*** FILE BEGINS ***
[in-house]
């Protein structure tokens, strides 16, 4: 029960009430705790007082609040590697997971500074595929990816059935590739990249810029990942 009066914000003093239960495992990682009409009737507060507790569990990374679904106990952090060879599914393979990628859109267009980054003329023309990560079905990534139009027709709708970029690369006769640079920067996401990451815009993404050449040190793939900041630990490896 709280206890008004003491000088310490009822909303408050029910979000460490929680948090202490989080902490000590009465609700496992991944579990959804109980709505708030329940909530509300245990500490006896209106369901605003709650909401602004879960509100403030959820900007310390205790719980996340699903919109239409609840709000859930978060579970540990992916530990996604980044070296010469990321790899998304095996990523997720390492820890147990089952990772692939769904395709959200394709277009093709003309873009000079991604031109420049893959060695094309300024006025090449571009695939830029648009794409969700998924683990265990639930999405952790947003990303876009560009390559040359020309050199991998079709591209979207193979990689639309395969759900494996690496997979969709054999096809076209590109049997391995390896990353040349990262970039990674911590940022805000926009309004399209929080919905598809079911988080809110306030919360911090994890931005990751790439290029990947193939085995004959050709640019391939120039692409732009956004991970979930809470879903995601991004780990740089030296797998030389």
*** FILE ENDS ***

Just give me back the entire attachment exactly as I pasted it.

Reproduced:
[in-house]
């Protein structure tokens, strides 16, 4: 029960009430705790007082609040590697997971500074595929990816059935590739990249810029990942 009066914000003093239960495992990682009409009737507060507790569990990374679904106990952090060879599914393979990628859109267009980054003329023309990560079905990534139009027709709708970029690369006769640079920067996401990451815009993404050449040190793939900041630990490896 709280206890008004003491000088310490009822909303408050029910979000460490929680948090202490989080902490000590009465609700496992991944579990959804109980709505708030329940909530509300245990500490006896209106369901605003709650909401602004879960509100403030959820900007310390205790719980996340699903919109239409609840709000859930978060579970540990992916530990996604980044070296010469990321790899998304095996990523997720390492820890147990089952990772692939769904395709959200394709277009093709003309873009000079991604031109420049893959060695094309300024006025090449571009695939830029648009794409969700998924683990265990639930999405952790947003990303876009560009390559040359020309050199991998079709591209979207193979990689639309395969759900494996690496997979969709054999096809076209590109049997391995390896990353040349990262970039990674911590940022805000926009309004399209929080919905598809079911988080809110306030919360911090994890931005990751790439290029990947193939085995004959050709640019391939120039692409732009956004991970979930809470879903995601991004780990740089030296797998030389």